Elementary

February 19, 2007

Another reason to bookmark Kevin Melrose’s Comics, Covered: he does interviews, this time with versatile comics creator Andi Watson. Watson’s “Princess at Midnight” was one of the highlights of The Mammoth Book of Best New Manga, and Paris was one of my favorite comics of last year. And because I’ll take any opportunity to praise Paris artist Simon Gane, I’ll pull this quote from Watson:

“I think Simon was hoping to get away from the detail-oriented stuff he’d done before but I kept throwing the full-pagers at him because he does them so well, the research and attention to detail, the way he’ll dress a set, dress the characters and then have them interact, gush, gush, gush. So it’s fulfilling, but in a different way. It’s like Christmas every time I get pages in from someone like Simon. I can’t wait to open up all the files and see what amazing work he’s done.

“It’s also kind of depressing as an artist because you know you’re not as good.”

Watson goes on to note that a collection of Paris is due out from Slave Labor in July, complete with new illustrations from Gane. I don’t usually buy collections of comics I already own, but I’m sorely tempted.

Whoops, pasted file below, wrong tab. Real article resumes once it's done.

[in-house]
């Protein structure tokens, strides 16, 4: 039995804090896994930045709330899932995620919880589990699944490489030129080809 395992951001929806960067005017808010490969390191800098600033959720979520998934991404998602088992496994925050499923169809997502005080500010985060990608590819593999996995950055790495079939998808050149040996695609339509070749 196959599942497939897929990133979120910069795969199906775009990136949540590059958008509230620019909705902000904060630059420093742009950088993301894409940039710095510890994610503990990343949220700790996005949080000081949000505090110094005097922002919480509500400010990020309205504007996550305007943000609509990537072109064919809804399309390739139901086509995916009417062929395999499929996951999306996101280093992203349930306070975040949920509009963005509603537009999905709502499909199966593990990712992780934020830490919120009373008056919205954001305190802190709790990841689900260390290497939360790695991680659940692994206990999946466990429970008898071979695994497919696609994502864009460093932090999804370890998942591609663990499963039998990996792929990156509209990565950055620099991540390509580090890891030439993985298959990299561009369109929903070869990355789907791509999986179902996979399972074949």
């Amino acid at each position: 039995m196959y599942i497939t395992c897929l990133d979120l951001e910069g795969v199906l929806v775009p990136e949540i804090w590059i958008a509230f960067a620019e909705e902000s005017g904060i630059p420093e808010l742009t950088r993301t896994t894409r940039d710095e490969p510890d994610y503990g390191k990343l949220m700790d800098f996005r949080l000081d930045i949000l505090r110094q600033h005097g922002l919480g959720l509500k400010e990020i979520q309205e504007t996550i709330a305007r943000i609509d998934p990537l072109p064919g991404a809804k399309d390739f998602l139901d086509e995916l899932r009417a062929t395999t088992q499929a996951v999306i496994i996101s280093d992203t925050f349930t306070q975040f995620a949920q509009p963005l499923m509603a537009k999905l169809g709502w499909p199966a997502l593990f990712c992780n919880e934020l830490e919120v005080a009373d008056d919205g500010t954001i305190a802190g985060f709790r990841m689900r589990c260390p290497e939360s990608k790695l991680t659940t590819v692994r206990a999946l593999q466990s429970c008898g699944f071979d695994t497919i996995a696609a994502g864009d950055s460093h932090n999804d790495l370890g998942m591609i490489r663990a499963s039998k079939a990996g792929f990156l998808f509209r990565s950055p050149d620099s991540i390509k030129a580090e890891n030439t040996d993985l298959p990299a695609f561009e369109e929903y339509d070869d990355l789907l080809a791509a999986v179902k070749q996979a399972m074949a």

Endocritiquery

February 19, 2007

I’ve really been enjoying Hiroki Endo’s Eden: It’s an Endless World! (Dark Horse), though I don’t think the most recent volume is one of the strongest in the series. It detours from the larger narrative into worthy but very familiar territory. (It seems that prostitution can be a dangerous profession, especially when drug addiction is thrown into the mix.) It’s executed well, and by the end, things seem to be moving back into the story’s larger context, so I can’t complain all that much.

Still, it was nice to have the first volume of Endo’s Tanpenshu (also from Dark Horse) lying around to provide some examples of the creator at his best. It also provided fodder for half of this week’s Flipped. The other half is spent in probably pointless meditation on the ICv2 Guide #39 which, it must be noted, is created for comics retailers and not nerdy pseudo-pundits with laminated membership cards in Team Manga.

Anyway, back to Tanpenshu. I’m not the only one contemplating its many wonders. Greg McElhatton at Read About Comics and Dave Ferraro at Comics-and-More have reviewed it as well.